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Wednesday, June 14, 2017

The Writer's Life 6/14 - Obsession

I resist drawing conclusions from the shooting in Virginia. Here's a short story from the Billionths of a Lifetime collection. It's a 10-15 minute read. The title is Miller's Time:

   He turned left from the elevator and immediately spotted a note taped to the door of his apartment just below the large UFT decal. He scanned the message, crumpled and threw it to the floor.
   “I will not be bought,” he muttered indignantly.
   His bushy beard and what remained of the hair on his head were largely gray. He was of average height, about 50 pounds overweight. He wore wire-rimmed glasses.
   “Mr. Miller! Mr. Miller!” someone called.
   Miller recognized the voice and sneered as he let go of the doorknob and turned to the middle age man in a suit. “I've got nothing to say to you, Costas.”
   “Have you seen our latest offer?”
   “I’m not joining the plot to rid Manhattan of the middle class, to make it a playground of the rich.”
   “We’ll give you a studio right here in the building.”
   “The maintenance fee would be more than my current rent. What kind of deal is that?”
   “But you’d own the apartment and you’d be able to sell whenever you want. You have a nice pension and great benefits. You’d have no trouble keeping up.”
   Miller eyed him with suspicion, seething. “How’d you find out about my finances?” No doubt the banks were in cahoots with real estate agents and building owners.
   “Please, sir. You’re alone. You don’t need five rooms.”
   “What if my wife comes back? Take a hike. I’d never trust someone like you.”
   He entered the apartment and set one of the three locks. The interior was in the middle stages of disarray. Ashtrays filled to the brim were everywhere. His wife had always seen to the upkeep. He hadn't the time or patience for it. It’d been a year since she walked out and moved to Florida. He was surprised she was able to live outside of Manhattan. Both had been born and always lived in the borough. They’d spent their entire married life, raised their children in this rent-controlled flat. He’d expected they would die here. He felt betrayed.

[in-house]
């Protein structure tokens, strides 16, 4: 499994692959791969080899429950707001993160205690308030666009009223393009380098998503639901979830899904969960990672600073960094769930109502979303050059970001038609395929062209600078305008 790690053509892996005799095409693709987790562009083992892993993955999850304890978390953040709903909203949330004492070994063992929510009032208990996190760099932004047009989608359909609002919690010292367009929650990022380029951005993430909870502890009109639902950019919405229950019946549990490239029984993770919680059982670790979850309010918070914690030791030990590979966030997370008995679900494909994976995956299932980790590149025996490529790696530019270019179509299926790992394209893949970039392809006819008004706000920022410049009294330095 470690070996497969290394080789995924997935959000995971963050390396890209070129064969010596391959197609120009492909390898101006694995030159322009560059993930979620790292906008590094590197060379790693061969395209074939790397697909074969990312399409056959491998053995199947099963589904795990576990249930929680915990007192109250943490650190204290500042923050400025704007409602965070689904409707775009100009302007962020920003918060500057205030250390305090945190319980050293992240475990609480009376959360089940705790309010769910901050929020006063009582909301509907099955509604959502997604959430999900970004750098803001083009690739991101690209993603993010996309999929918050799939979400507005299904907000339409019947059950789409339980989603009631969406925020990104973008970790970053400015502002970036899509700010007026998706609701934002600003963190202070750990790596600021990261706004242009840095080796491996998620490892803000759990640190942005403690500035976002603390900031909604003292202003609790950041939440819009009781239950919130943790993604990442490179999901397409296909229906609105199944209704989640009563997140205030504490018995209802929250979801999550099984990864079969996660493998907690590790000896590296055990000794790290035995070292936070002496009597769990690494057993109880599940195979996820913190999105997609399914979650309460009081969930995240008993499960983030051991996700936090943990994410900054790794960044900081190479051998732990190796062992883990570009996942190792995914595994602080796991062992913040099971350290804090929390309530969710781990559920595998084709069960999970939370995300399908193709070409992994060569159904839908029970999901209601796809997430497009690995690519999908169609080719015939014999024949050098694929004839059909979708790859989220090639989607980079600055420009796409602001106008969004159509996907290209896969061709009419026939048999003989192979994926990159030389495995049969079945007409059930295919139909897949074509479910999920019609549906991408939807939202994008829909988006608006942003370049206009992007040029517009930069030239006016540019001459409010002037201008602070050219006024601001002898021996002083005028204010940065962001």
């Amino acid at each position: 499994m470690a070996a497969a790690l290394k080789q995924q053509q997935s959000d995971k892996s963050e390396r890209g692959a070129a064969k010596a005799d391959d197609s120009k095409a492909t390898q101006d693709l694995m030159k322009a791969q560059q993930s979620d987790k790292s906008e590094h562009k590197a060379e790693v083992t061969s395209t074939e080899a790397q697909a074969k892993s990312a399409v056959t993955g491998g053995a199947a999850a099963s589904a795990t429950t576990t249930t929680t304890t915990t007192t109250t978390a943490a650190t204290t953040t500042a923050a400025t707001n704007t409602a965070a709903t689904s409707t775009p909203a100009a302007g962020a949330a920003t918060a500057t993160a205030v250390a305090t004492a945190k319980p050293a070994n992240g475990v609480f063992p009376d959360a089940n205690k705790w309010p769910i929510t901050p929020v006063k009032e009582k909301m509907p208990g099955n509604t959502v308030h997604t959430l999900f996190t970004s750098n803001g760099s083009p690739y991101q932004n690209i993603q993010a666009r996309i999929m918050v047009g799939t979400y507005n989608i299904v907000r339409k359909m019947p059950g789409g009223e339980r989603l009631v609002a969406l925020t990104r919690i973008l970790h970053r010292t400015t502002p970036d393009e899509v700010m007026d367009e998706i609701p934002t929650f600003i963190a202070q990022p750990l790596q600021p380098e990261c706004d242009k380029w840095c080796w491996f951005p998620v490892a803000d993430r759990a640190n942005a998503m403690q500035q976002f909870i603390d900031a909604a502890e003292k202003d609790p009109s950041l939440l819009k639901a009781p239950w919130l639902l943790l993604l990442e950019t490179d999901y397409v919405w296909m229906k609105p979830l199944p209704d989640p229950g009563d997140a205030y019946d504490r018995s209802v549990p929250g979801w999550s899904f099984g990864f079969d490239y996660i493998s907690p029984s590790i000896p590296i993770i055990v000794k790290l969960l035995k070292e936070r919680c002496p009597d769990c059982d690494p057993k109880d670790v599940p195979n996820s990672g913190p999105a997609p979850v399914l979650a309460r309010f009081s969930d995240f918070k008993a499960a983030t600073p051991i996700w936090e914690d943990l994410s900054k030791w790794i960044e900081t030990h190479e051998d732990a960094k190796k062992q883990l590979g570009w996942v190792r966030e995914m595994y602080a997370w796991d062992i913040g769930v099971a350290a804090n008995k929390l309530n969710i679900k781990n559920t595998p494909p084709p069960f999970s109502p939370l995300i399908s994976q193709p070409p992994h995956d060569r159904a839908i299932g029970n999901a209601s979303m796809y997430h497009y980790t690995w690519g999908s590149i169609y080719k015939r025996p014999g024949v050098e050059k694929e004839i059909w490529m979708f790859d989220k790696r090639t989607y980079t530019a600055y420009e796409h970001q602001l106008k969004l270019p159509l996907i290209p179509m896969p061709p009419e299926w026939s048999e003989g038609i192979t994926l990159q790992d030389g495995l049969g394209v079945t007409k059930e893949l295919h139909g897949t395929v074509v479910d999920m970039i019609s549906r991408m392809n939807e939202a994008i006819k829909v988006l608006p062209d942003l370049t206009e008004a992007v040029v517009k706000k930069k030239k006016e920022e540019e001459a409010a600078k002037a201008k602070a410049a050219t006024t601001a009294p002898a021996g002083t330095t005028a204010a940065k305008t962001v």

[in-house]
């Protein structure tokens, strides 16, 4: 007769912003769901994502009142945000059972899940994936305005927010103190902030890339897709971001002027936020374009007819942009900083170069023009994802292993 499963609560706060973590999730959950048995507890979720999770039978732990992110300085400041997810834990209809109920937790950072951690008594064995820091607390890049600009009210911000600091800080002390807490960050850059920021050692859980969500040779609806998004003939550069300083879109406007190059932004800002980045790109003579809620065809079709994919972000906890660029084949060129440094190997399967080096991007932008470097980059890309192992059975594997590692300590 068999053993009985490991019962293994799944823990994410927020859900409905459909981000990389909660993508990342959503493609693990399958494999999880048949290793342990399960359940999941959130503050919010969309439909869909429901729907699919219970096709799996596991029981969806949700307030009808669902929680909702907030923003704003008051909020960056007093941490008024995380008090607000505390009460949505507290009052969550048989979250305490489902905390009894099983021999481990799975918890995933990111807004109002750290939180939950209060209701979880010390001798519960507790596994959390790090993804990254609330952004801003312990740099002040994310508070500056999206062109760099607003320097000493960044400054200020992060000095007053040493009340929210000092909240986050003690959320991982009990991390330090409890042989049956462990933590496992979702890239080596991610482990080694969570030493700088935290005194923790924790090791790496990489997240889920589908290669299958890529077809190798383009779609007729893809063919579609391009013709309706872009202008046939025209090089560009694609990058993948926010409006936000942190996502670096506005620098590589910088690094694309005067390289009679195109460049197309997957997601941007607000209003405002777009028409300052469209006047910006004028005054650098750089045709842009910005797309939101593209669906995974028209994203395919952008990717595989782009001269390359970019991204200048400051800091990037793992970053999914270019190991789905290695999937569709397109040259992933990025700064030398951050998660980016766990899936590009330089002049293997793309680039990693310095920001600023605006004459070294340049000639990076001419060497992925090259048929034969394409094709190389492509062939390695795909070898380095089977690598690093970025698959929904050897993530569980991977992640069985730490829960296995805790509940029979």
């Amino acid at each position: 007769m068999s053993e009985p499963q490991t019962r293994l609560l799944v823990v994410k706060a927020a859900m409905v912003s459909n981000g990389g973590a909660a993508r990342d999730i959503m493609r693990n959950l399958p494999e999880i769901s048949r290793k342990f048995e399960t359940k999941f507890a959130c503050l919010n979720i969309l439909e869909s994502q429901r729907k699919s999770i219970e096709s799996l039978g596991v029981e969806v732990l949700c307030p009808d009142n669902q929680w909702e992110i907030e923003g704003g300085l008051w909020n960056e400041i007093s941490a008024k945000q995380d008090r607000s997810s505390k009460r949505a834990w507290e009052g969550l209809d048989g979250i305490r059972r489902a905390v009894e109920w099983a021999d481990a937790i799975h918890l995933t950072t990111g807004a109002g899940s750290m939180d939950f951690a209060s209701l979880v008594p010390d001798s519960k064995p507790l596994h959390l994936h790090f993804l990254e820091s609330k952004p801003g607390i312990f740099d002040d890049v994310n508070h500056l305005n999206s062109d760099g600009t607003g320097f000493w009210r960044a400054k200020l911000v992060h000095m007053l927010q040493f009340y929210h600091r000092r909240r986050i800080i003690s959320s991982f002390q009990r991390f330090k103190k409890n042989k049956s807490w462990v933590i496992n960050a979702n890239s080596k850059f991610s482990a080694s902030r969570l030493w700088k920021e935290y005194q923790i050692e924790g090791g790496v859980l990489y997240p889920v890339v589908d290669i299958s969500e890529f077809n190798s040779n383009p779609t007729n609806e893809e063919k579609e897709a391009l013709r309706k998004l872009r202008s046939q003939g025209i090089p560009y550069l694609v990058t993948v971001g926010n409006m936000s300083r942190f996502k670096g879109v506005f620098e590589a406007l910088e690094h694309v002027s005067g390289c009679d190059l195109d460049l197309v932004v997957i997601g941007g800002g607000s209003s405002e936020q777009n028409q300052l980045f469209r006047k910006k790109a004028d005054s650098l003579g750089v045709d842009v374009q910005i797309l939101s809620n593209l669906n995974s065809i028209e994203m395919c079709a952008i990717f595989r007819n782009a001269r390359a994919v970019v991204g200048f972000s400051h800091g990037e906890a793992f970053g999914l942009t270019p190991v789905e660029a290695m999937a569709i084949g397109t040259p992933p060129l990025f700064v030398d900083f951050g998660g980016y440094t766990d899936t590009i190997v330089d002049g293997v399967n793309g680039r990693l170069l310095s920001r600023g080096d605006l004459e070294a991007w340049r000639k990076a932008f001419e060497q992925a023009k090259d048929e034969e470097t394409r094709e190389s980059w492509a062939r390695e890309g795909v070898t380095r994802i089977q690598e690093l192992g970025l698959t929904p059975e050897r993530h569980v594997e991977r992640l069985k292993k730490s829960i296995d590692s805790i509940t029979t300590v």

Without removing his coat, he lit a cigarette and sat at his cluttered desk, on which there were several books, a few open. He scanned a paragraph in one, closed it and returned it to its proper place on the top shelf of the case, which held books on the Kennedy assassination. The second was devoted to 9/11, the third to the McCarthy era. All were alphabetized.
   Deep in thought, he was startled by the ring of the telephone. He lifted the receiver and listened for a click, a bugging device. He heard none and chalked it up to the sophistication of modern technology.
   “Oh, Mark -- it’s you. How are you?”
   “Fine, and you?”
   “I’m really on to something.”
   “I was afraid you’d say that.”
   “Benghazi was all about Khadafy’s gold, a massive amount -- stolen”
   “So what if it was? What’s it to you?”
   “How can you not care about the crimes your government perpetrates?” he said, exasperated. “That’s not how we raised you. There‘s also evidence that Hillary orchestrated the death of JFK Jr. because she was afraid he was going to run for senator, which would have ended her career.”
   “Dad, I love you, but you've got to get off this unhealthy track you’re on.”
   “I can’t look away while our freedoms are threatened. The NSA is probably listening to us.”
   “You’re nobody to them, Dad, a harmless crank, a retired teacher. Get your ego in check.”
   “You should be ashamed. Here’s something else, perfect for someone like you who likes warmongering pop novels. You find nothing curious about the deaths of Vince Flynn and Tom Clancy, two relatively young men by modern standards -- rich men who could have paid doctors forever to keep them alive? They died within weeks of each other. That doesn't seem like more than a coincidence to you?”
   “Why would the government kill them?”
   “Because they knew too much.”